What Education Activism Looks Like

Public education advocates come in many shapes and sizes. Sometimes it feels like we are all in a rather large tent, with some fighting school closures, teacher layoffs, and privatization efforts, while others battle for fair state and federal budgets, and still others push for charter school reform, smaller class sizes, and an end to high-stakes-testing. While grassroots movements are messy like this, it may help to remember when this tent starts to feel like a three ring circus, that we are all advocating for the same thing: public education as a public good. At its very essence, that means we are united by the common goal of great schools for all our children, with adequate, equitable, and sustainable public funding. So here is some of what public education activism looks like this week.

Rally for Public Education

Remember last February when we got over 250 people outside in the middle of a snowstorm to Rally for Public Education? There is much talk in the Yinzer Nation trenches about organizing another Rally – only this time, inside, and warmer. Mark your calendars now for Sunday afternoon, February 10th. This will be an opportunity to celebrate our many achievements this past year and the timing will allow us to respond to Governor Corbett’s budget announcement (which he will make February 5th).

Yinzercator Jonathan Mayo has a line on bringing in the producers of the terrific new pro-public-education documentary, “Brooklyn Castle,” (about the below-the-poverty-line inner city junior high school that has won more national championships than any other in the country yet was threatened to be closed down due to budget cuts). And Dr. Tim Slekar, Head of the Division of Education, Human Development and Social Sciences at Penn State Altoona, and founding member of United Opt Out, has offered to come to Pittsburgh to lead a conversation about the opt out movement.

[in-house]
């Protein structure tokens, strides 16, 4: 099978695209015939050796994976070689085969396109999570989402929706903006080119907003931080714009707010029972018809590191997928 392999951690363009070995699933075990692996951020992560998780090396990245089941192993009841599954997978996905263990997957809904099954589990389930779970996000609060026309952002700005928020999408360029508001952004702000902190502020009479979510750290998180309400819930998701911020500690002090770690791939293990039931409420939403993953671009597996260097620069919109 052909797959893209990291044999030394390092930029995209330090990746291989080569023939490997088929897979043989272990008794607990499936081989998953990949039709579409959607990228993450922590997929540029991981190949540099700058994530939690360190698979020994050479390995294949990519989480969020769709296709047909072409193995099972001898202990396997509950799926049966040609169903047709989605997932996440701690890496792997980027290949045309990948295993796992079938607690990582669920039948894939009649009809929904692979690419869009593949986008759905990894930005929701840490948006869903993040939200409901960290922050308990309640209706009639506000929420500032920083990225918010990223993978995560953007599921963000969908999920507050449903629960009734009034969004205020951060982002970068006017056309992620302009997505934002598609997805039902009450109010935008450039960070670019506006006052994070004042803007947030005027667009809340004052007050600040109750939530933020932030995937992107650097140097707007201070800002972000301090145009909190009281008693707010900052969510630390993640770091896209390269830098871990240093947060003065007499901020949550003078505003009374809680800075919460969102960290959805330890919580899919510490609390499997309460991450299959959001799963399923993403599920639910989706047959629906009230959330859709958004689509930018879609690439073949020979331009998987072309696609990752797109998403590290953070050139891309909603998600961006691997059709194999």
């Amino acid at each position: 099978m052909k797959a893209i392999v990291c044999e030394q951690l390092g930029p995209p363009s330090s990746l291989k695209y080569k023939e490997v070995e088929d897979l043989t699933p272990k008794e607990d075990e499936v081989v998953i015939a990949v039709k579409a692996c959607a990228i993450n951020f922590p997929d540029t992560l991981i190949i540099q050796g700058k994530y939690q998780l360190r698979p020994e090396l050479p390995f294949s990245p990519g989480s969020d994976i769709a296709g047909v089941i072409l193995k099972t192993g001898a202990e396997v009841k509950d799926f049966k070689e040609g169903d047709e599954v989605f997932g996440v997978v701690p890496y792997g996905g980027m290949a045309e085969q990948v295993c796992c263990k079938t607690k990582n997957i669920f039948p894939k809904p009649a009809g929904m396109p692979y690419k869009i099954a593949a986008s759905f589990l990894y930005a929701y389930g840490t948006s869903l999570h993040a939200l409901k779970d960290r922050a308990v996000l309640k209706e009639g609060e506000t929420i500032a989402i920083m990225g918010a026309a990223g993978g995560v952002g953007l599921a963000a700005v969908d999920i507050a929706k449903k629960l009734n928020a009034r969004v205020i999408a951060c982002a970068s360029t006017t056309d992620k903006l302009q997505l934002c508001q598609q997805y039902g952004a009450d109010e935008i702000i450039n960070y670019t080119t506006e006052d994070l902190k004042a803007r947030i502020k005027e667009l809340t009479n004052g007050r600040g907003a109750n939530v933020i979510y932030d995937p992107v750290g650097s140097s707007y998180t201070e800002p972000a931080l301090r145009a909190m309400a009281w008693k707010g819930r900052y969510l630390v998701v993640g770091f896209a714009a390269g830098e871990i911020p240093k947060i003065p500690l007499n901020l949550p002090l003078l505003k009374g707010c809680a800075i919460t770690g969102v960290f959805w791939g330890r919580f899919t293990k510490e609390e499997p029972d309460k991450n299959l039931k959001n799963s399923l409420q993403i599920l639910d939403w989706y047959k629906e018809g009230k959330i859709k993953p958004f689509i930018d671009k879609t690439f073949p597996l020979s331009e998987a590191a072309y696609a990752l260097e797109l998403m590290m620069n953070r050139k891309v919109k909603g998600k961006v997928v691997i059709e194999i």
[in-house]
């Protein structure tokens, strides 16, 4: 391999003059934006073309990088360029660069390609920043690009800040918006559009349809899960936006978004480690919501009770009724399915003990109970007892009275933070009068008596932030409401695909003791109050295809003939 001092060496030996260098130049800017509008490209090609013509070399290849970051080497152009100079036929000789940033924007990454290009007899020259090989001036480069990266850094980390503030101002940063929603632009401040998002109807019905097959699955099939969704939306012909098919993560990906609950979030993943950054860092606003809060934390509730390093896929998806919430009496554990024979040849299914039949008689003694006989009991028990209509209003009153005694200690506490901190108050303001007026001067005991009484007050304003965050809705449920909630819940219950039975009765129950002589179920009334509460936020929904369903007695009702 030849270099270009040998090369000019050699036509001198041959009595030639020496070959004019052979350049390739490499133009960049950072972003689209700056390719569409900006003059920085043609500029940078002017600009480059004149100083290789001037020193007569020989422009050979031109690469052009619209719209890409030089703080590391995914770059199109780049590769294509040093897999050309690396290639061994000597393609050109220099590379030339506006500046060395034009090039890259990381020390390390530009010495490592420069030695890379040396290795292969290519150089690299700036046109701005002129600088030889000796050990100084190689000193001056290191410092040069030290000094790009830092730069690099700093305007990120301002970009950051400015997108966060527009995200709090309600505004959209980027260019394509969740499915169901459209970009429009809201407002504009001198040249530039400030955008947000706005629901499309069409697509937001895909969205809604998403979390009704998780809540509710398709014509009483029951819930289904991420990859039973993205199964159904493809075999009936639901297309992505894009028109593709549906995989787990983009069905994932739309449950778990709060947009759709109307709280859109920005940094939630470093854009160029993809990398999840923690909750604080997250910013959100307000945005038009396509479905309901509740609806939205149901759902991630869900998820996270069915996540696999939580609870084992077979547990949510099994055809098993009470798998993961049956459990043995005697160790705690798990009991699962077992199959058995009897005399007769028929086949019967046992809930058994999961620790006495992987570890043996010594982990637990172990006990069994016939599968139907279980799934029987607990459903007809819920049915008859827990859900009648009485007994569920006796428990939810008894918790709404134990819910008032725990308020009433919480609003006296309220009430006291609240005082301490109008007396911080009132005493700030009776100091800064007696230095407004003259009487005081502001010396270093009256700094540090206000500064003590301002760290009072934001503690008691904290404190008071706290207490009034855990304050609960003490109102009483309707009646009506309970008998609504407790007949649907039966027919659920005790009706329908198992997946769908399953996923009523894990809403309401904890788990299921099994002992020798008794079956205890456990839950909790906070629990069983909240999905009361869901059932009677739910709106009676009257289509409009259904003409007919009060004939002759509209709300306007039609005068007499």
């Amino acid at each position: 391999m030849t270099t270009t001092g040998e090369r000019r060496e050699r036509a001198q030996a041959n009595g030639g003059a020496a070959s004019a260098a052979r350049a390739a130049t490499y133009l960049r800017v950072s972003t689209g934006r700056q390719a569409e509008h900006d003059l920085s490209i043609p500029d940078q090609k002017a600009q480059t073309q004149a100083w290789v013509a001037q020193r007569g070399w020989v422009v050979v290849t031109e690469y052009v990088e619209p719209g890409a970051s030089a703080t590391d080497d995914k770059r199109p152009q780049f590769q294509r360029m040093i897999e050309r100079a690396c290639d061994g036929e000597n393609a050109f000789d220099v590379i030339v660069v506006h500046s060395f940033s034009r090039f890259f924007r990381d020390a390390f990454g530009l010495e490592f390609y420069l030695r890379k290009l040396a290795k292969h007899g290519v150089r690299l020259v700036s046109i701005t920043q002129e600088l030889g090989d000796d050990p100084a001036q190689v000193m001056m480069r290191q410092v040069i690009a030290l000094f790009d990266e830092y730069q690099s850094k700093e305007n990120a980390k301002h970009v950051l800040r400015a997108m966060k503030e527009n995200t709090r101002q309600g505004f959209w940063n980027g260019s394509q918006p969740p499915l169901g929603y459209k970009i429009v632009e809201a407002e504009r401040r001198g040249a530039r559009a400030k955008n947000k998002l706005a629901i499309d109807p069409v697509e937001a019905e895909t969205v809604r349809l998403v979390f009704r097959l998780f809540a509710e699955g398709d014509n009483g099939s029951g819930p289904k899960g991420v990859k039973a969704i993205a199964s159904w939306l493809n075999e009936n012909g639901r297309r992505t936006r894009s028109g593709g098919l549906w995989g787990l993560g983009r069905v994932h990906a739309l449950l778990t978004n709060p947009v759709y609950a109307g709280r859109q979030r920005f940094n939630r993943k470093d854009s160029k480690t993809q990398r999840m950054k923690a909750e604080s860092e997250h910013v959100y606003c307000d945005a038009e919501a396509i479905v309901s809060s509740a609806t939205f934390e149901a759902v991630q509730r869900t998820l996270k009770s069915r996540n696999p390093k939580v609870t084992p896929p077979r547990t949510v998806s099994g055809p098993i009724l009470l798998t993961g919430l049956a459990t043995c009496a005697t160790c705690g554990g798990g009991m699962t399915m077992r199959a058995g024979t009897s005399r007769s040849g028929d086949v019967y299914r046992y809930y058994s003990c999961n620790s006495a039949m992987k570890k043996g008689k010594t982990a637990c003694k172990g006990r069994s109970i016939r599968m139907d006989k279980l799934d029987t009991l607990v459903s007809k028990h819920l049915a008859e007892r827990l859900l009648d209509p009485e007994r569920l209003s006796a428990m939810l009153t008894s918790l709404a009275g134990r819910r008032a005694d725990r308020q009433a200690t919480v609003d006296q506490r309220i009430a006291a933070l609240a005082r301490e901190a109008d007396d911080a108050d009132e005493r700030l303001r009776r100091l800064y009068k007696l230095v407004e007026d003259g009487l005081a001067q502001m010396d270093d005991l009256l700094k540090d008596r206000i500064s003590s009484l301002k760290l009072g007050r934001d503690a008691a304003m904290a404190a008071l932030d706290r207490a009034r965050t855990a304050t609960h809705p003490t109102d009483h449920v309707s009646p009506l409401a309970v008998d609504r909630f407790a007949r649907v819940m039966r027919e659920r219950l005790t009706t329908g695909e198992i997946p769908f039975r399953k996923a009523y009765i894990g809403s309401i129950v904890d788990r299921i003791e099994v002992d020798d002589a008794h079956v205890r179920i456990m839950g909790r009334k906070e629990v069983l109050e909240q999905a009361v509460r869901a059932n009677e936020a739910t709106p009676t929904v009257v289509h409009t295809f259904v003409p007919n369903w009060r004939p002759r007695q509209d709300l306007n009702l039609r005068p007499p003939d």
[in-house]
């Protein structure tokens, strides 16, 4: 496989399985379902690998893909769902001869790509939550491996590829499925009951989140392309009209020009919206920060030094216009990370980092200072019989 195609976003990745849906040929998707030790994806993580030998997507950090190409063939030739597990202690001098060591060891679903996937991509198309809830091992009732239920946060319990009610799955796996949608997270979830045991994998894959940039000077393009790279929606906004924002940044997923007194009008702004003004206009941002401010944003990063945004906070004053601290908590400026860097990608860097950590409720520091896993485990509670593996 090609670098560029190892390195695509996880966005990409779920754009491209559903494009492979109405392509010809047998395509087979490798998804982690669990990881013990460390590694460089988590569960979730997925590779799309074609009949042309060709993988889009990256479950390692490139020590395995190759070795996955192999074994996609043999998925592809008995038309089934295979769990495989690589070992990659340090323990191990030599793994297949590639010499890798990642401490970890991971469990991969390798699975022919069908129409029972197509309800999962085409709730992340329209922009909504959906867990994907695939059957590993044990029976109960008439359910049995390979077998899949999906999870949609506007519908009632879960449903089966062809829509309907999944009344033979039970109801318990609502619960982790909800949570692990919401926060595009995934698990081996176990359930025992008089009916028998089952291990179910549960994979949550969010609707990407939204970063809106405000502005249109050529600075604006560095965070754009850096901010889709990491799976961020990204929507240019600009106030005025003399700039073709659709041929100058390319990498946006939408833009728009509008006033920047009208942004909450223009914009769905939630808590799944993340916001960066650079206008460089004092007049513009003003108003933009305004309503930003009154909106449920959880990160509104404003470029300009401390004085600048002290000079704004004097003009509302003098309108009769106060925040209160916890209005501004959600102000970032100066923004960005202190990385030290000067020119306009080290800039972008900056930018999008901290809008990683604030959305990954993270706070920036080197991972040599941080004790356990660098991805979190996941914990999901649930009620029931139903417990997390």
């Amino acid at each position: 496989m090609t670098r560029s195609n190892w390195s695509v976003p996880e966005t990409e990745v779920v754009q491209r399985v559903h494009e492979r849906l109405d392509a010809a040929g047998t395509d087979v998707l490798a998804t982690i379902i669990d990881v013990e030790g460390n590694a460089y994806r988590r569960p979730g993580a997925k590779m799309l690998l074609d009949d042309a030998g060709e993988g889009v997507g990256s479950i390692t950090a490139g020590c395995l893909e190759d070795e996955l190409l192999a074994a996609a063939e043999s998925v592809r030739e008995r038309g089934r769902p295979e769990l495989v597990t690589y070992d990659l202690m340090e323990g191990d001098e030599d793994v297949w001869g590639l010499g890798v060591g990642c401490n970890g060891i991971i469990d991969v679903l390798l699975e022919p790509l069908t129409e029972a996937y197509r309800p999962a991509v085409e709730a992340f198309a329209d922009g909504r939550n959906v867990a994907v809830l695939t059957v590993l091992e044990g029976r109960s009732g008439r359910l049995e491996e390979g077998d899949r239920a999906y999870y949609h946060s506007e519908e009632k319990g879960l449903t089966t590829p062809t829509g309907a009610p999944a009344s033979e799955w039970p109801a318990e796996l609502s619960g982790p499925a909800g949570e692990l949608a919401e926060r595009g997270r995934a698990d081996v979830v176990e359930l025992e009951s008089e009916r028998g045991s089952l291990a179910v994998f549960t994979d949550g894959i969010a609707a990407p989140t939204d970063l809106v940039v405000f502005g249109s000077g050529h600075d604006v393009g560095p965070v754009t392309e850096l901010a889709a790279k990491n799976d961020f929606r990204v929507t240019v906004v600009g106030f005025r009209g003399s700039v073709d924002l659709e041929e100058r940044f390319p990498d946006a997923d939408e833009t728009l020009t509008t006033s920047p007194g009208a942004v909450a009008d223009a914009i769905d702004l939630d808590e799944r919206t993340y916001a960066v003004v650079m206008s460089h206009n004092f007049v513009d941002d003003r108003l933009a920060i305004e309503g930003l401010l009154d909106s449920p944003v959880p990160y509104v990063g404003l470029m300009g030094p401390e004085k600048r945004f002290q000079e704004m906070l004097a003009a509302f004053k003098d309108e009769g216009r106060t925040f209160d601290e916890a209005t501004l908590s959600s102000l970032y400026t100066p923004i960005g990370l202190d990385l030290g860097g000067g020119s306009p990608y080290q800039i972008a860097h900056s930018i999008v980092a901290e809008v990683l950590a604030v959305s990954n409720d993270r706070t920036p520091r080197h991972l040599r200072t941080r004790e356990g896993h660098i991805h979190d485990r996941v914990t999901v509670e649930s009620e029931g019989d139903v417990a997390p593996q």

We envision a lively afternoon of rallying; strategic conversations about the state budget, where the grassroots movement is headed, and opting out of high-stakes-testing; a play area for kids; and a showing of the film. What do you think? This can only happen if a group gets together to organize, so please leave a comment on the blog or Facebook page to let everyone know you are in and if you can help plan.

Seattle Opt Out Update

Meanwhile, the opt-out movement is heating up in Seattle. Last week, all of the teachers at an entire high school in that city announced that they would not administer a high-stakes-test which they feel is wasting their students’ learning time, is being used incorrectly to evaluate teaching, and which the district itself acknowledges is flawed. [The Answer Sheet, Washington Post, 1-11-13] Teachers at two more schools have joined Garfield High School in refusing to give the test. [Q13Fox Seattle, 1-15-13] A Facebook page, “Solidarity with Garfield High School testing boycott,” created just last week already has 3,786 fans. And a change.org petition to support those Seattle teachers has nearly 3,000 signatures from people all over the country as of this morning.

The movement is drawing celebrity attention, with support from actor/director Matt Damon and his mother, Dr. Nancy Carlsson-Paige, an early childhood educator. Dr. Carlsson-Paige is Professor Emerita at Lesley University, where she founded the Center for Peaceable Schools, and says, “I hope the Seattle teachers’ courage spreads across the country and ends this national obsession with testing.” [Petition to Support Seattle Teachers] You can hear more about the Seattle situation on the most recent @the ChalkFace blog-talk-radio program, featuring Jesse Hagopian, one of the leaders of the teachers’ movement there.

The state of Washington may just become a key player in the national opt-out movement. Last spring, parents of over 550 students in Snohomish, Washington, refused to let their children take high-stakes-tests, protesting budget cuts to education. [SchoolsMatter, 5-12-12; The Herald 4-9-12] But even in Texas – yes, Texas – over 100 school districts last year “passed a resolution saying that high-stakes standardized tests are ‘strangling’ public schools.” High school students there are spending up to 45 out of 180 school days taking tests and even the youngest students are spending 19 – 27 days a year on them. Robert Scott, the Texas state education commissioner, “said the mentality that standardized testing is the ‘end-all, be-all’ is a ‘perversion’ of what a quality education should be.” [The Answer Sheet, Washington Post, 3-23-12] And these are just a couple examples of what has been happening nationally with opt out.